On Monday night, Mike joined Intelligent.ly’s Abbie Waite for a fireside chat about leadership with 200 members of startup community. Perhaps most impressive about Mike is how he commands a room, like that funny uncle who you deeply respect and are also a little afraid of disappointing. In spite of huge success, he maintains his humility and charisma- admirable characteristics of a seasoned leader.

During the evening, Mike relayed sound words of advice. As a new professional getting my career off the ground, I’m making them words to live by. The resounding theme was that people are perhaps the greatest (and sometimes most difficult) part of being in business, and as a leader you have to establish enduring trust and open lines of communication right from the start.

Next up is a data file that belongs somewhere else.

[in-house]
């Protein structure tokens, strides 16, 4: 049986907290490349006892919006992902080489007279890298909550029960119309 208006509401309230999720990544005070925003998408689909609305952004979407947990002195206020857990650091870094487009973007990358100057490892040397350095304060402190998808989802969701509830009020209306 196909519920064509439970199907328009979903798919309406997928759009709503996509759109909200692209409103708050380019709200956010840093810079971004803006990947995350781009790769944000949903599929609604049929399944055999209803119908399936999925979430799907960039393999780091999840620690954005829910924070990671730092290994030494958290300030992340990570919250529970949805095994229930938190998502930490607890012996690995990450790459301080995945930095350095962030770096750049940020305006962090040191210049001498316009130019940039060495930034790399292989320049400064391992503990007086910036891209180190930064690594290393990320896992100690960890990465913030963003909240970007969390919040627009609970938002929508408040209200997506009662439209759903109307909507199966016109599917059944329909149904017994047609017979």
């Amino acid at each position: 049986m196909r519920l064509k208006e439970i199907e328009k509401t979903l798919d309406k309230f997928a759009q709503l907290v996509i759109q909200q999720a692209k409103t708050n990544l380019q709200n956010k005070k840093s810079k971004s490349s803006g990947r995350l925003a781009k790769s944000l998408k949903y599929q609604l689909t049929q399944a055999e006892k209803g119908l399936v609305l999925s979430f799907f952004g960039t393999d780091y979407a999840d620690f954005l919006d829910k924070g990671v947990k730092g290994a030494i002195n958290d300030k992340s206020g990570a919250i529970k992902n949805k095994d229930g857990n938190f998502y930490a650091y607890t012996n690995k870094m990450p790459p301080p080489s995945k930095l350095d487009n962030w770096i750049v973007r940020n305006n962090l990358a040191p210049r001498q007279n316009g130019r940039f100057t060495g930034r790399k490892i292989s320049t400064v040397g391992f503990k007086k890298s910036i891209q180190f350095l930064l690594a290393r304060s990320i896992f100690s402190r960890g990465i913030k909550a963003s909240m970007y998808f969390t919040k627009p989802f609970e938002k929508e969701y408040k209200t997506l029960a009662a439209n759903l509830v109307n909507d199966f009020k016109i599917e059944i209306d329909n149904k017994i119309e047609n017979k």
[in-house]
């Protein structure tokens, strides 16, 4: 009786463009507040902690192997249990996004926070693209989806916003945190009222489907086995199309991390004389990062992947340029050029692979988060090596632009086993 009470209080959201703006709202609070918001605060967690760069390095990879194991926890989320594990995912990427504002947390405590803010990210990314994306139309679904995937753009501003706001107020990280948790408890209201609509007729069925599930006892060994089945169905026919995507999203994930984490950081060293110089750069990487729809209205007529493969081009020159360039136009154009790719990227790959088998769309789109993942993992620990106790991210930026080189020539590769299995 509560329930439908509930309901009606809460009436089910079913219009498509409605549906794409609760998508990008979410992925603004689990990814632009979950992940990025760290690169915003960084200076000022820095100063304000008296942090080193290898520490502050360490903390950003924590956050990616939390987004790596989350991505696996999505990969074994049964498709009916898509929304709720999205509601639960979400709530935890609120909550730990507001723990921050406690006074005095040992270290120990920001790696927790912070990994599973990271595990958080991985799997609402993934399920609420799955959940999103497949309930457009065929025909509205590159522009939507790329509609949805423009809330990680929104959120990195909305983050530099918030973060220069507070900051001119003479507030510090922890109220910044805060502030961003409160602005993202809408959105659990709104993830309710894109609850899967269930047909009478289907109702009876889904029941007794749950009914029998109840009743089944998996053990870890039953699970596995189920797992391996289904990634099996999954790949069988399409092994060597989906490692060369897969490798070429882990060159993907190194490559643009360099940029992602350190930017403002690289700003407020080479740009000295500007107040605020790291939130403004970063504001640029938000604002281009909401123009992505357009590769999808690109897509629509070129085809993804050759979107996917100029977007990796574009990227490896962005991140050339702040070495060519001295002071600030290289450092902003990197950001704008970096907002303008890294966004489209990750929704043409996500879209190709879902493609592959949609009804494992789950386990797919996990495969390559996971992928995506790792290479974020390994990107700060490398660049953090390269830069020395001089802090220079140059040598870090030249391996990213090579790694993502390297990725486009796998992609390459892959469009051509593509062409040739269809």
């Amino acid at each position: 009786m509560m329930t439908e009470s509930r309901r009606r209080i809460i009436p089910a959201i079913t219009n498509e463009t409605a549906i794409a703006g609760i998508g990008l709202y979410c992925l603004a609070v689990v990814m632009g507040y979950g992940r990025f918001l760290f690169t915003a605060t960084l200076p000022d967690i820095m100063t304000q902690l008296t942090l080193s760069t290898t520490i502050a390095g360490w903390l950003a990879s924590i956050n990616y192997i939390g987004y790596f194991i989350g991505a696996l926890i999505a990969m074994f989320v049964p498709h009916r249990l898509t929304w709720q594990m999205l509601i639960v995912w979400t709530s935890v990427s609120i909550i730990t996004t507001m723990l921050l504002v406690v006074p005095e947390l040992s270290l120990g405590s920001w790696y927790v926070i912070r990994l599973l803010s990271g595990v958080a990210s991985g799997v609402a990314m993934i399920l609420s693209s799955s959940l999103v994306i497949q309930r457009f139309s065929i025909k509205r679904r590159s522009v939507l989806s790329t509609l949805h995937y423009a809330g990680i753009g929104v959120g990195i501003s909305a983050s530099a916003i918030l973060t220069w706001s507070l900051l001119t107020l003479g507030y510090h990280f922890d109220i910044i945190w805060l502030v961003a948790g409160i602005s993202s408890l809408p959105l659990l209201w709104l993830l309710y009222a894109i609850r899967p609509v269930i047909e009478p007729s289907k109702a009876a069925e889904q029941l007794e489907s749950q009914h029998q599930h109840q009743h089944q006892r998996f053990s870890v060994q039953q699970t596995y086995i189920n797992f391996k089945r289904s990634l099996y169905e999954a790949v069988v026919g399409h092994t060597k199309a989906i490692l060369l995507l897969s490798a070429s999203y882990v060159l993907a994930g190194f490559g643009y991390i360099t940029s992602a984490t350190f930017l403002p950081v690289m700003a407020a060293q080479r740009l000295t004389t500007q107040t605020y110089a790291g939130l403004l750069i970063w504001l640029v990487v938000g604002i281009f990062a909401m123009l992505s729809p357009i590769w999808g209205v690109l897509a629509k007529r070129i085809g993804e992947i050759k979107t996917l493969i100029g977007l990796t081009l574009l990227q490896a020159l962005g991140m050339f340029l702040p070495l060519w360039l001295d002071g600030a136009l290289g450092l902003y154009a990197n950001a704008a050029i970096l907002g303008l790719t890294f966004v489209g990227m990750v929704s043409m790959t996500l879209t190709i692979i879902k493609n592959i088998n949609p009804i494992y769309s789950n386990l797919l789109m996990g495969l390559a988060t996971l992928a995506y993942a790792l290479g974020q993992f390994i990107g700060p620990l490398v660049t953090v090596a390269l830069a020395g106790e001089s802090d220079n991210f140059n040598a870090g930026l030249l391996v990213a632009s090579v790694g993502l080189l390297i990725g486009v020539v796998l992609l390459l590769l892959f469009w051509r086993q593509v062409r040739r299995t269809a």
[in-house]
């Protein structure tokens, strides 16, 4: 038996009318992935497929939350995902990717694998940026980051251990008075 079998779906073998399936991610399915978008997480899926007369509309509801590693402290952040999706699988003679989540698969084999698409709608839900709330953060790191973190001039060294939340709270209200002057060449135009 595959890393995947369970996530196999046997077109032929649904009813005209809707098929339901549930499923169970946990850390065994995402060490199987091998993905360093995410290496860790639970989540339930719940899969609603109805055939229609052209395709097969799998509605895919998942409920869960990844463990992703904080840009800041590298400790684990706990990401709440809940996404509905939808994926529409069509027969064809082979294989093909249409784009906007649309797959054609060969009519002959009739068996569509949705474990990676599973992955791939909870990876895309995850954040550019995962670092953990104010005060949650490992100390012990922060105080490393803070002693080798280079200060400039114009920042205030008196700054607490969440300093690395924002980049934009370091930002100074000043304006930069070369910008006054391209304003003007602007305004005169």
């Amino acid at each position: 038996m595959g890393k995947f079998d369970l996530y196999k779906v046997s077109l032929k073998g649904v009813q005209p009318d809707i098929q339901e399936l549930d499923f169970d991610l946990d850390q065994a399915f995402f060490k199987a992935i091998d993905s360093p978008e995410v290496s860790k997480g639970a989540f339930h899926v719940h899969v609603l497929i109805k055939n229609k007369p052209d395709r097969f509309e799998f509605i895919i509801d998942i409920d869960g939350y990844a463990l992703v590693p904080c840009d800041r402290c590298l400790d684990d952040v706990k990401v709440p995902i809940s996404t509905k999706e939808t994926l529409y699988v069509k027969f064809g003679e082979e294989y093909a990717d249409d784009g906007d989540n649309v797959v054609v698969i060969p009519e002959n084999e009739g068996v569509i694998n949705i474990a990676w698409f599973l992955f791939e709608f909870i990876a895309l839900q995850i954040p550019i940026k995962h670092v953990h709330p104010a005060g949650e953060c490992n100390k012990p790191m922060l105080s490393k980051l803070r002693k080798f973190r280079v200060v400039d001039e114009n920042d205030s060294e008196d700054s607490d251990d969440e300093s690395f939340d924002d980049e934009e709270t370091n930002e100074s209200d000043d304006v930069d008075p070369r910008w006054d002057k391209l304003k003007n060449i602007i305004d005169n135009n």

Mike broke effective leadership into three actionable buckets:

Be Human
“Understand people, what matters to them, who they love, and what they’re afraid of,” Mike advised. Starting with the human side of management helps leaders motivate their teams, foster healthy conflict, and drive results.

Mike entertained the crowd with an anecdote about the epic difference between Italian sauce and gravy; sauce takes 20 minutes to whip up, while gravy is an all day affair, that requires slaving over a stove, and putting blood, sweat, and tears into the final product, but is worth every ounce of effort. The effort Mike puts into his gravy is paralleled only by the thought he puts into building relationships with his team. Ultimately, good business is good people, and exceptional leaders understand what motivates and challenges each individual member of a team.

Prioritize, Prioritize, Prioritize
Mike Troiano